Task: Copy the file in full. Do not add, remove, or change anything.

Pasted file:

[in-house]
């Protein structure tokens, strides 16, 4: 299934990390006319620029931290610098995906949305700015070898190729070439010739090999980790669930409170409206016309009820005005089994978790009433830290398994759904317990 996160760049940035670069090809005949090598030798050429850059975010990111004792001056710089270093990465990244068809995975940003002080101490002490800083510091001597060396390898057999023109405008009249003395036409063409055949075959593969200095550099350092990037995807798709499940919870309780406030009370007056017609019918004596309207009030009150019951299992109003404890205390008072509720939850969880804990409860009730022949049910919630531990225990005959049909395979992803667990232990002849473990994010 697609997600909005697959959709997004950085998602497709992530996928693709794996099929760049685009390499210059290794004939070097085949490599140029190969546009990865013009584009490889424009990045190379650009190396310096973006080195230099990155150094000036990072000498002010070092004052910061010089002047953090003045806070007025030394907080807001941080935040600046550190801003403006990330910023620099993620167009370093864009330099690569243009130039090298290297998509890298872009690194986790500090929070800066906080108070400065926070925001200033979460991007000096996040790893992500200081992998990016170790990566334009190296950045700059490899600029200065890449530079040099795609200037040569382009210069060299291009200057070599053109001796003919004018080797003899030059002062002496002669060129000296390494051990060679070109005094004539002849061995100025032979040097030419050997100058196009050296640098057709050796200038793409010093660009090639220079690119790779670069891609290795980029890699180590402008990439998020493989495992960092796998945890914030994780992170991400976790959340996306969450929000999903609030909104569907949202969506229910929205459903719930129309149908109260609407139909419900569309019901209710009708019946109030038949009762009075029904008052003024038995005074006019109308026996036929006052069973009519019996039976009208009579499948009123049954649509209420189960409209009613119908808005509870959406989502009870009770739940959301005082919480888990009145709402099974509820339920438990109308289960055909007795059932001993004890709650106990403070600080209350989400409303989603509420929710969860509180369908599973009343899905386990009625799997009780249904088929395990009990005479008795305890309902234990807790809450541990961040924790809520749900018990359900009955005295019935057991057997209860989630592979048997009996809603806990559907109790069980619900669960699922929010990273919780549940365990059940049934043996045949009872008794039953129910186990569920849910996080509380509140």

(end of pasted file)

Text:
[in-house]
């Protein structure tokens, strides 16, 4: 299934990390006319620029931290610098995906949305700015070898190729070439010739090999980790669930409170409206016309009820005005089994978790009433830290398994759904317990 996160760049940035670069090809005949090598030798050429850059975010990111004792001056710089270093990465990244068809995975940003002080101490002490800083510091001597060396390898057999023109405008009249003395036409063409055949075959593969200095550099350092990037995807798709499940919870309780406030009370007056017609019918004596309207009030009150019951299992109003404890205390008072509720939850969880804990409860009730022949049910919630531990225990005959049909395979992803667990232990002849473990994010 697609997600909005697959959709997004950085998602497709992530996928693709794996099929760049685009390499210059290794004939070097085949490599140029190969546009990865013009584009490889424009990045190379650009190396310096973006080195230099990155150094000036990072000498002010070092004052910061010089002047953090003045806070007025030394907080807001941080935040600046550190801003403006990330910023620099993620167009370093864009330099690569243009130039090298290297998509890298872009690194986790500090929070800066906080108070400065926070925001200033979460991007000096996040790893992500200081992998990016170790990566334009190296950045700059490899600029200065890449530079040099795609200037040569382009210069060299291009200057070599053109001796003919004018080797003899030059002062002496002669060129000296390494051990060679070109005094004539002849061995100025032979040097030419050997100058196009050296640098057709050796200038793409010093660009090639220079690119790779670069891609290795980029890699180590402008990439998020493989495992960092796998945890914030994780992170991400976790959340996306969450929000999903609030909104569907949202969506229910929205459903719930129309149908109260609407139909419900569309019901209710009708019946109030038949009762009075029904008052003024038995005074006019109308026996036929006052069973009519019996039976009208009579499948009123049954649509209420189960409209009613119908808005509870959406989502009870009770739940959301005082919480888990009145709402099974509820339920438990109308289960055909007795059932001993004890709650106990403070600080209350989400409303989603509420929710969860509180369908599973009343899905386990009625799997009780249904088929395990009990005479008795305890309902234990807790809450541990961040924790809520749900018990359900009955005295019935057991057997209860989630592979048997009996809603806990559907109790069980619900669960699922929010990273919780549940365990059940049934043996045949009872008794039953129910186990569920849910996080509380509140």